Pig Virus Mutation Kills 38 In China

CHINA - A bacterium that rarely infects people but killed 38 in Sichuan province in China last year is likely to have mutated into a more deadly form, according to a study.
calendar icon 12 April 2006
clock icon 2 minute read

Take me to eFeedLink Tang Jiaqi, author of the study and a researcher at the Research Institute for Medicine of Nanjing Command, said this development could possibly lead to a pandemic.

The microbe Streptococcus suis is present in pigs and usually only affects piglets. Occasionally, it infects farm workers who come into close contact.

For the past 35 years, only 200 human cases had been reported in China, and fewer than ten percent of the cases were fatal.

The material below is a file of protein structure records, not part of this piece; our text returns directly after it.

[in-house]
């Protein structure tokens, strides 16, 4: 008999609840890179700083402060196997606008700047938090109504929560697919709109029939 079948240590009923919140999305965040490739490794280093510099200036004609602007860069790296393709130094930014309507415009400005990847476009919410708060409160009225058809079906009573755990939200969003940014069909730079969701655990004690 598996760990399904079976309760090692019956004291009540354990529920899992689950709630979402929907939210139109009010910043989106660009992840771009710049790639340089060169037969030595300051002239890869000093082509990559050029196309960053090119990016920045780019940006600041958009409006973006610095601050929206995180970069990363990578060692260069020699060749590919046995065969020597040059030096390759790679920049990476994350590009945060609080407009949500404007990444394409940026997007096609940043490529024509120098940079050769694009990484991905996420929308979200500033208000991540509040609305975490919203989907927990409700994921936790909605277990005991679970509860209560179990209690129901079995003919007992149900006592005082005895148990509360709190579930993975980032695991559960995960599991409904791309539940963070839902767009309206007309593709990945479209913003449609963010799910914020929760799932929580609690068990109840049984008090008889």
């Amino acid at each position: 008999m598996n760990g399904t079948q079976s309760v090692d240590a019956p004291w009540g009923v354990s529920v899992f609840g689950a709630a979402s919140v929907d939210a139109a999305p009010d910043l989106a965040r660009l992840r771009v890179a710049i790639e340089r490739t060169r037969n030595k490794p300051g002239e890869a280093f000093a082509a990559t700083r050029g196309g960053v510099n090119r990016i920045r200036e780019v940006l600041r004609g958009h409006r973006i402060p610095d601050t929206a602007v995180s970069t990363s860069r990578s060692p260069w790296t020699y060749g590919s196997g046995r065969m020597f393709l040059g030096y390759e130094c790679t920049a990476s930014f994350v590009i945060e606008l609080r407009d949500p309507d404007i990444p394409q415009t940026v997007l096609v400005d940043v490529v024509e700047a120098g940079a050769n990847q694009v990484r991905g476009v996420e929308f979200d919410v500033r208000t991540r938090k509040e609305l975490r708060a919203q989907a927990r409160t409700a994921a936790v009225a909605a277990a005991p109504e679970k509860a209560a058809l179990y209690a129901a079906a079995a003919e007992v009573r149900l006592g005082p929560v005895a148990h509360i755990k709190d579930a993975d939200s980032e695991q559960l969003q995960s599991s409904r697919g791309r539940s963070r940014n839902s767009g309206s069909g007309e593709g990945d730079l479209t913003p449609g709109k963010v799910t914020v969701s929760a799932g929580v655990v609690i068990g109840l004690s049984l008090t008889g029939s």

Last year alone, more than 200 people were infected in an outbreak in China's Sichuan province, one-fifth of the victims died.

No evidence has been found of direct transmission between humans. In past cases, those infected have had meningitis or blood poisoning. In Sichuan, most victims displayed symptoms of streptococcal toxic shock syndrome (STSS), which is usually caused by a different strain of Streptococcus bacteria.

According to Tang, most Streptococcus infections can be treated with antibiotics, but STSS is hard to treat.

Through genetic sequencing, Chinese researchers have ascertained that the Chinese strains have some genes not found in other strains, indicating that the virus could have possibly mutated into a more lethal form.

Sichuan province in China is also believed to be the origin for SARS, an infectious human respiratory disease. Some animal health experts have also pointed to southern China as the source of bird flu.

Take me to eFeedLink
© 2000 - 2022 - Global Ag Media. All Rights Reserved | No part of this site may be reproduced without permission.